3. If the confiscation order did not reflect a deduction for the value of the services rendered, while requiring the defendant to repay the net earnings, the order would constitute double recovery or what could most accurately be labelled double disgorgement. Double disgorgement went beyond disgorgement and constituted a penalty. That would be disproportionate.
  4. For example, a person was appointed to a job as a surgeon or airline pilot or HGV driver because he or she had lied in the job application about having the necessary qualifications or licence to be appointed to that job. In that situation, the performance of the services by that person would constitute a criminal offence and it would not be disproportionate to confiscate the full net earnings because the performance of those services had no value that the law should recognise as valid. There was no lawful market for the performance of those services by that person.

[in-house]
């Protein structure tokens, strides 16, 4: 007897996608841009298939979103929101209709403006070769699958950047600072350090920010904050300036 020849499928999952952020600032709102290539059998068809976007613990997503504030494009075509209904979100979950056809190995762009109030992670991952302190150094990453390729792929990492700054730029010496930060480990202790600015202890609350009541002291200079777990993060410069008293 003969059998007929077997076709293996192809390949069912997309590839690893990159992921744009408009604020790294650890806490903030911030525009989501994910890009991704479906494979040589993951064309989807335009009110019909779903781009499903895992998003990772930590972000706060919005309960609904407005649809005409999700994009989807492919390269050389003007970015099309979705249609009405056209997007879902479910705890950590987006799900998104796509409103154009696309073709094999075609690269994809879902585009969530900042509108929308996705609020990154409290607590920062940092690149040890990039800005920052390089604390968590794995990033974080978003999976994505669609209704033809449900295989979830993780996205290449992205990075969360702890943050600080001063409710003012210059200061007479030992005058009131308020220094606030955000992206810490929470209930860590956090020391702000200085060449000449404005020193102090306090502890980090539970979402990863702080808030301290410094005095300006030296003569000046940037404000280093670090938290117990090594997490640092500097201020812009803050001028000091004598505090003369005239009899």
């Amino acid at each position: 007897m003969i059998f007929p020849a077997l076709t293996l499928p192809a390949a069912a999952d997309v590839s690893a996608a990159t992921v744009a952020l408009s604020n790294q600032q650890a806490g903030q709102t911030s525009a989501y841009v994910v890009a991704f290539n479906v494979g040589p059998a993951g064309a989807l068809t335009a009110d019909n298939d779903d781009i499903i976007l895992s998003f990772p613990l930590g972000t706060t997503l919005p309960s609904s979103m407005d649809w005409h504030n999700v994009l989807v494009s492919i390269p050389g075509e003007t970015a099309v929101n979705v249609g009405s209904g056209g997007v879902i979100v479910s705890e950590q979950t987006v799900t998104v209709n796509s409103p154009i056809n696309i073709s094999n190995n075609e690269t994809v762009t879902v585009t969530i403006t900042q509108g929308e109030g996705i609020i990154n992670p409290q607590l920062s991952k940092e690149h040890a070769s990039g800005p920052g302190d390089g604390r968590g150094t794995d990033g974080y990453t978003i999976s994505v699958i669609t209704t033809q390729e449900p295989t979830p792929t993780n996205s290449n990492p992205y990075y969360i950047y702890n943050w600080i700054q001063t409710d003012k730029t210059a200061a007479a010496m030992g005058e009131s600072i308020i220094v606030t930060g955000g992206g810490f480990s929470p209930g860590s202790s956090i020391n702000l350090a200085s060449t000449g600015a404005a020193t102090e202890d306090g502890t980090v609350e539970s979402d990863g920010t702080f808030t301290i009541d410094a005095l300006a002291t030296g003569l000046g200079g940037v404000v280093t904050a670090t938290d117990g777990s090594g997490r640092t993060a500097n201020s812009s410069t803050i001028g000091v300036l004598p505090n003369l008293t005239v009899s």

5. Confiscation of the full net earnings would not therefore constitute double disgorgement. That could be regarded as the equivalent to the confiscation of the turnover from the illegal sale of goods such as criminal drug dealing or arms dealing. Confiscation of the turnover from the illicit drugs or arms dealing was proportionate without making any deduction for the illicit value of the drugs or arms supplied. The costs of acquiring or manufacturing the drugs or arms were the non-deductible costs of carrying on an unlawful business. The same applied analogously to the value of services that it was illegal for the defendant to perform.
  6. The respondent had performed valuable services for the hospice and the two trusts in return for the net earnings and, if one were to focus solely on his performance of the services (before his fraud was uncovered), it would be hard to deny that the hospice and the two trusts were receiving full value in exchange for the salary paid. But the hospice and the two trusts sought to employ or engage in a senior managerial position a person of honesty and integrity and the respondent would not have obtained the employment or office, which would have gone to another candidate, if the truth about his qualifications had been known. The fraudster would be profiting from his crime if no confiscation order were made.